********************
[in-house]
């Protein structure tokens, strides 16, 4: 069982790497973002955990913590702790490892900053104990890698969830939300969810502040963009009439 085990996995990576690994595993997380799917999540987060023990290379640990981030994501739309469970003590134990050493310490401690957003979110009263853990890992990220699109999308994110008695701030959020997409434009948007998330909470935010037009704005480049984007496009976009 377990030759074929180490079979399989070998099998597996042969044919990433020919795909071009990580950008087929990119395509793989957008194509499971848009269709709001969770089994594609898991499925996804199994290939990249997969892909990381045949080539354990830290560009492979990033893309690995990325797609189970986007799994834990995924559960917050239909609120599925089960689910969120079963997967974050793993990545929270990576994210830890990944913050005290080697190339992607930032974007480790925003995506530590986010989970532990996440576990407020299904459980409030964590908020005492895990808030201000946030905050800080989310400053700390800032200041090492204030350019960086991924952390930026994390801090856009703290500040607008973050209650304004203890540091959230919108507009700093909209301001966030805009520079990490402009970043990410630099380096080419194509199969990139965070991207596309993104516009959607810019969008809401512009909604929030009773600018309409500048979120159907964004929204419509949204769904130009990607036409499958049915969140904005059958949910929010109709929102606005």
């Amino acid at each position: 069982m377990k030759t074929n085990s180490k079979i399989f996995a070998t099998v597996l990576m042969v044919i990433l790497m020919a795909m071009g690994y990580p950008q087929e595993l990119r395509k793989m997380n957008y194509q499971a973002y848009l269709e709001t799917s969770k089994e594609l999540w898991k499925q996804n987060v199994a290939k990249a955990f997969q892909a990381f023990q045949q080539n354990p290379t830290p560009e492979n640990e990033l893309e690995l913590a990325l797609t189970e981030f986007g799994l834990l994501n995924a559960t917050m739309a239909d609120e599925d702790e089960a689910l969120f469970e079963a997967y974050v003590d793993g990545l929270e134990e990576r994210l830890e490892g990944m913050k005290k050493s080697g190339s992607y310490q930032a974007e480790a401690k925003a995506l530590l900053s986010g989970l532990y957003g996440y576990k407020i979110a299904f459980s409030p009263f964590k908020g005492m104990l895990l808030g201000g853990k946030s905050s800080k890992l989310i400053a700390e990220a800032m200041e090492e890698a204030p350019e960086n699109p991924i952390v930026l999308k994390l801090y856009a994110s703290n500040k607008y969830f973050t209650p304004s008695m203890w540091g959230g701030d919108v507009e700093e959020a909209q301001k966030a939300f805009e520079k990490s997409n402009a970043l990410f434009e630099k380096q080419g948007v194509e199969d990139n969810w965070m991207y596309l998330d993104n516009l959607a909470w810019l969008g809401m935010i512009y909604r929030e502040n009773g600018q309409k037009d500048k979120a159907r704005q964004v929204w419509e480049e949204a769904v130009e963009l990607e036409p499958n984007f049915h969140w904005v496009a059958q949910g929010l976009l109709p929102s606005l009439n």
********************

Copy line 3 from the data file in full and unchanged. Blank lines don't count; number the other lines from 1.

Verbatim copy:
């Amino acid at each position: 069982m377990k030759t074929n085990s180490k079979i399989f996995a070998t099998v597996l990576m042969v044919i990433l790497m020919a795909m071009g690994y990580p950008q087929e595993l990119r395509k793989m997380n957008y194509q499971a973002y848009l269709e709001t799917s969770k089994e594609l999540w898991k499925q996804n987060v199994a290939k990249a955990f997969q892909a990381f023990q045949q080539n354990p290379t830290p560009e492979n640990e990033l893309e690995l913590a990325l797609t189970e981030f986007g799994l834990l994501n995924a559960t917050m739309a239909d609120e599925d702790e089960a689910l969120f469970e079963a997967y974050v003590d793993g990545l929270e134990e990576r994210l830890e490892g990944m913050k005290k050493s080697g190339s992607y310490q930032a974007e480790a401690k925003a995506l530590l900053s986010g989970l532990y957003g996440y576990k407020i979110a299904f459980s409030p009263f964590k908020g005492m104990l895990l808030g201000g853990k946030s905050s800080k890992l989310i400053a700390e990220a800032m200041e090492e890698a204030p350019e960086n699109p991924i952390v930026l999308k994390l801090y856009a994110s703290n500040k607008y969830f973050t209650p304004s008695m203890w540091g959230g701030d919108v507009e700093e959020a909209q301001k966030a939300f805009e520079k990490s997409n402009a970043l990410f434009e630099k380096q080419g948007v194509e199969d990139n969810w965070m991207y596309l998330d993104n516009l959607a909470w810019l969008g809401m935010i512009y909604r929030e502040n009773g600018q309409k037009d500048k979120a159907r704005q964004v929204w419509e480049e949204a769904v130009e963009l990607e036409p499958n984007f049915h969140w904005v496009a059958q949910g929010l976009l109709p929102s606005l009439n």